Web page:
Wine Pairing: Pro Tips for Great Results

Wine pairing with fruit

People ask me about wine pairing all the time. It’s lot of fun to discuss and experiment with. But it can also be needlessly complicated and frustrating.

This article provides easy-to-follow guidelines for successful wine pairing. It’s not an exhaustive guide. There are several books on wine pairing and this article isn’t designed to replicate them. If you’d like to dive in more deeply, I suggest reading What to Drink with What You Eat: The Definitive Guide to Pairing Food with Wine, Beer, Spirits, Coffee, Tea… by Andrew Dornenburg and Karen Page. I also wrote a comprehensive guide to pairing wine with your favorite grilled foods, which you can read for free at JJ

But, for now…

The most important thing is to enjoy your food and wine

Don’t get too stressed about finding the right combination. Stress doesn’t taste good. And, realistically, most meals have so many flavors and textures there simply is no “perfect pairing.”

Nor should you should feel compelled to eat a food or drink a wine you know you don’t like, just because someone said that it’s a “perfect pairing.” The whole point of wine pairing is enhancement of your pleasure. That won’t happen if you start with something you don’t like.

The next most important thing is to do no harm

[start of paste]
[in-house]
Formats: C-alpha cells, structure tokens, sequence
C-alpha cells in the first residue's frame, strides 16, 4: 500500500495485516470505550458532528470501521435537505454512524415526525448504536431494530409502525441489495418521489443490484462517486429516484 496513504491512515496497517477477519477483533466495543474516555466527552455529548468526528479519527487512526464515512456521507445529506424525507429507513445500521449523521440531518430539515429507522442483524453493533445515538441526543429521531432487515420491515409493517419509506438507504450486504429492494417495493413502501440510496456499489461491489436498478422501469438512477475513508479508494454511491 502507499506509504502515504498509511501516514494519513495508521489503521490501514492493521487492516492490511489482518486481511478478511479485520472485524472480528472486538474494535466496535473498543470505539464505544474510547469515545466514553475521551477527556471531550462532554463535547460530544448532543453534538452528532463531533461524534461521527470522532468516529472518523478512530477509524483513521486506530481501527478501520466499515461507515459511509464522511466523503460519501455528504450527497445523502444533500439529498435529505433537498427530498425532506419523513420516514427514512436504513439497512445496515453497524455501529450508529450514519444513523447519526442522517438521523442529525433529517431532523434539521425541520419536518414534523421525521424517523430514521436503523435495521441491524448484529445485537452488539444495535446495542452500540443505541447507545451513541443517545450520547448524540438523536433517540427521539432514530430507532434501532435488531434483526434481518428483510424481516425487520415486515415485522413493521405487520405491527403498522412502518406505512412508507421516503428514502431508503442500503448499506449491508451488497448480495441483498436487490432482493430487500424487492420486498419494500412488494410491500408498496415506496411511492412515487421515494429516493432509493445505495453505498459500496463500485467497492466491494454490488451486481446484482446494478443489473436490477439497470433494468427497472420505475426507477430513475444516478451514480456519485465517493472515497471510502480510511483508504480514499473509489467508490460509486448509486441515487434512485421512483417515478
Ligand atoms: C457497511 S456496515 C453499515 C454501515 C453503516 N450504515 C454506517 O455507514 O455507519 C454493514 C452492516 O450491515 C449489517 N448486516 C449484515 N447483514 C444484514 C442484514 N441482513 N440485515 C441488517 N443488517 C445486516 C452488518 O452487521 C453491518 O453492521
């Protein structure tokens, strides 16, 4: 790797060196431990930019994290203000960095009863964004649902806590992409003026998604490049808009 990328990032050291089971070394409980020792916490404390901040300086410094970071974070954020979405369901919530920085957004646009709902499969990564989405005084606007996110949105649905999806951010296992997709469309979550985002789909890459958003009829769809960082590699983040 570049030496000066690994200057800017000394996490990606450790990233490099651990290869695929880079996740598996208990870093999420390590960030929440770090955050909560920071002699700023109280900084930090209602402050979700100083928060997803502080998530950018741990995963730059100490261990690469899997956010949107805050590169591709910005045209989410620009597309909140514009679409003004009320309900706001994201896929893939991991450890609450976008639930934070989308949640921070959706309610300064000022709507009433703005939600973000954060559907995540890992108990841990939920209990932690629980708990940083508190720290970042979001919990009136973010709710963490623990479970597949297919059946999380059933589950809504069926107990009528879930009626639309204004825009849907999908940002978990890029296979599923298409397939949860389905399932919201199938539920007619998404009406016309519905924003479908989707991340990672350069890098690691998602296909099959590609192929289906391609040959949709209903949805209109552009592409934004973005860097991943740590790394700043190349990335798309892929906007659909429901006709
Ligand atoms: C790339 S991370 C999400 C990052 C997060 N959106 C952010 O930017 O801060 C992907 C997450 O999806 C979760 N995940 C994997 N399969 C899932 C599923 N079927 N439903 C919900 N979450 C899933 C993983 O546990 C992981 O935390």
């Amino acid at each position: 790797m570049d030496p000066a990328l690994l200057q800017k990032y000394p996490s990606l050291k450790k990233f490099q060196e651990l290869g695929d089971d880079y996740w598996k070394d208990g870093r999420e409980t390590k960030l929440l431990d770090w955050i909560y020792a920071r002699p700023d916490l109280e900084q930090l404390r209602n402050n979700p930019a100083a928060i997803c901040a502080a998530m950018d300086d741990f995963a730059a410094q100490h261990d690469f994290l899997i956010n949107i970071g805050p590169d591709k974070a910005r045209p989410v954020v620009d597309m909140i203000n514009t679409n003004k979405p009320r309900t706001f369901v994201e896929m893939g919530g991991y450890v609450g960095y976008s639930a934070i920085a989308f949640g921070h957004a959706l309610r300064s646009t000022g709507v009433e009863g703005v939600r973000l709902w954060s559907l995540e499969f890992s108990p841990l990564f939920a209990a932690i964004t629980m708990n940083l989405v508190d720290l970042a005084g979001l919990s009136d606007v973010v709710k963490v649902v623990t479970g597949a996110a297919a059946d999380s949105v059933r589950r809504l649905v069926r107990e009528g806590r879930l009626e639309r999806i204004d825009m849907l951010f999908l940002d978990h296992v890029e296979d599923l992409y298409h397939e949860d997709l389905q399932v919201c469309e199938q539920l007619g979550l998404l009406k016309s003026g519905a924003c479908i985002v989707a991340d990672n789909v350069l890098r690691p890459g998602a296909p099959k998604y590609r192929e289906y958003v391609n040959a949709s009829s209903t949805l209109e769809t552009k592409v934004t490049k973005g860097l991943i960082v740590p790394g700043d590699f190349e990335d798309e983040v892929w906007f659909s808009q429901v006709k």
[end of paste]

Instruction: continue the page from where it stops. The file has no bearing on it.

Ideal pairings can be elusive, but horrible combinations are easy to create. Fortunately, they are just as easy to avoid. Here are some guidelines to help with that:

Match relative quality or sophistication

You wouldn’t wear a tuxedo to a NASCAR race. And, while Pinot Noir can be a great match for some sausages, you shouldn’t be breaking out your prized Marcassin Vineyard Pinot Noir to go with that ballpark frank you’re grilling. Nor should you pour a $7 Merlot with the braised beef cheeks your significant other just spent three days preparing.

In a great wine pairing, the wine and food will be in-step like Fred Astaire and Ginger Rogers. If either the food or the wine is much too bold for the other, the combination may be more like a sheep in the lion’s den. That makes for spectacle, not harmony.

Pair quality with quality, big flavors with big flavors and subtle with subtle.

Pair sweet foods with sweeter wines

The sugar in most desserts makes dry wines taste drab and lifeless. If you don’t have an appropriately sweet wine, enjoy dessert without wine. If you’re committed to wine, consider a cheese plate instead of the cake. Europeans have it a bit easier than Americans when it comes to wine pairing for the final course. European desserts tend to be much less sweet than those in the United States.

Pair acidic foods with acidic wines

Wines with relatively low acidity, especially red wines with high tannins, feel even more tannic and taste less fruity if paired with acidic food. Wines high in acid, such as Sauvignon Blanc or Sangiovese will hold up better.

Use vinegar sparingly or not at all. It’s aggressive, fruity acidity will make almost any wine taste bad. Use fresh lemon or lime juice instead. It is less aggressive and compatible with some white wines, such as Sauvignon Blanc. You can also use verjus. That’s basically juice made from grapes intentionally picked before they were ripe. Verjus has high acidity but is softer than vinegar and the lightly grapey flavor works well with wine.